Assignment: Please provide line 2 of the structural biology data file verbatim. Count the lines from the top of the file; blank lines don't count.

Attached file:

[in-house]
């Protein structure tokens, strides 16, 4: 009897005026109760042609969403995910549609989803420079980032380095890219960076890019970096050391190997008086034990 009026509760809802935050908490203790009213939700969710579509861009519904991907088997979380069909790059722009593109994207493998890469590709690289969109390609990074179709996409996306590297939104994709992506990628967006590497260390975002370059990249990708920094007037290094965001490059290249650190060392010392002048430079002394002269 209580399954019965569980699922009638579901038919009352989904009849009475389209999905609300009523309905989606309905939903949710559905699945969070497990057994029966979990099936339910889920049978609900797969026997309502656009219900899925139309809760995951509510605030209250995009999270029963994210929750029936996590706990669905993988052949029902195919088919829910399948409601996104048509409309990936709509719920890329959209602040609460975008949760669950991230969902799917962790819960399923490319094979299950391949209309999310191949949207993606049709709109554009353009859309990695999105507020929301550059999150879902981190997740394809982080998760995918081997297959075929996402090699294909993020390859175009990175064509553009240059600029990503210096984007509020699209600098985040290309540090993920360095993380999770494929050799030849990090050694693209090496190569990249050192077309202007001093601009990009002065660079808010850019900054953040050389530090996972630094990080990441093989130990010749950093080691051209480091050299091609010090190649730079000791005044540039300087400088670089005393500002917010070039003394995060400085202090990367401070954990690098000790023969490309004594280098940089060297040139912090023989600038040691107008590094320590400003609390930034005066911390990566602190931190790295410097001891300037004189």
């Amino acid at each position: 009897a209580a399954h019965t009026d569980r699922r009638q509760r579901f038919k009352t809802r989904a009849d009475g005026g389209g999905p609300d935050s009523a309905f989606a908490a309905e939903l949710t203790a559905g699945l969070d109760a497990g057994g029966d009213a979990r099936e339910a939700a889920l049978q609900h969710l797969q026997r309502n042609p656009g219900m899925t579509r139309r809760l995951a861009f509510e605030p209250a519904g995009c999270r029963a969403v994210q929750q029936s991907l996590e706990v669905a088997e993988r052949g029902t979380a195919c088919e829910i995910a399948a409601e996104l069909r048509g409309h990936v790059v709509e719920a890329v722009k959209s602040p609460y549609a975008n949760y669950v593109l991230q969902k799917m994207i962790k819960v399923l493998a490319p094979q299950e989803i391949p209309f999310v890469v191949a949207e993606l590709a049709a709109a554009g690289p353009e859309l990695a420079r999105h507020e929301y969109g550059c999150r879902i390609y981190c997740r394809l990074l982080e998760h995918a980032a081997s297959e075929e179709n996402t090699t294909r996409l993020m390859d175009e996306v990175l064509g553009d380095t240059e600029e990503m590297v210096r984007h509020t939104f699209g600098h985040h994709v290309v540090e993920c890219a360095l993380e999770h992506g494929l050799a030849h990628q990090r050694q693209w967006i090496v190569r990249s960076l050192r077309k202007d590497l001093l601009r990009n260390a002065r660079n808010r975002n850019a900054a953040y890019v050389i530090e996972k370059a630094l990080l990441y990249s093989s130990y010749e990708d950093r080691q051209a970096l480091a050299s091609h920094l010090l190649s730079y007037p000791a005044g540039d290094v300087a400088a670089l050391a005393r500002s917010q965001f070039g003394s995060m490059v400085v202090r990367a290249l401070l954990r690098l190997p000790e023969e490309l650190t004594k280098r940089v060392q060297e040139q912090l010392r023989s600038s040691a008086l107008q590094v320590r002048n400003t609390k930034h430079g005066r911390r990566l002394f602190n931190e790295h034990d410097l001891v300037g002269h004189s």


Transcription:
């Protein structure tokens, strides 16, 4: 009897005026109760042609969403995910549609989803420079980032380095890219960076890019970096050391190997008086034990 009026509760809802935050908490203790009213939700969710579509861009519904991907088997979380069909790059722009593109994207493998890469590709690289969109390609990074179709996409996306590297939104994709992506990628967006590497260390975002370059990249990708920094007037290094965001490059290249650190060392010392002048430079002394002269 209580399954019965569980699922009638579901038919009352989904009849009475389209999905609300009523309905989606309905939903949710559905699945969070497990057994029966979990099936339910889920049978609900797969026997309502656009219900899925139309809760995951509510605030209250995009999270029963994210929750029936996590706990669905993988052949029902195919088919829910399948409601996104048509409309990936709509719920890329959209602040609460975008949760669950991230969902799917962790819960399923490319094979299950391949209309999310191949949207993606049709709109554009353009859309990695999105507020929301550059999150879902981190997740394809982080998760995918081997297959075929996402090699294909993020390859175009990175064509553009240059600029990503210096984007509020699209600098985040290309540090993920360095993380999770494929050799030849990090050694693209090496190569990249050192077309202007001093601009990009002065660079808010850019900054953040050389530090996972630094990080990441093989130990010749950093080691051209480091050299091609010090190649730079000791005044540039300087400088670089005393500002917010070039003394995060400085202090990367401070954990690098000790023969490309004594280098940089060297040139912090023989600038040691107008590094320590400003609390930034005066911390990566602190931190790295410097001891300037004189």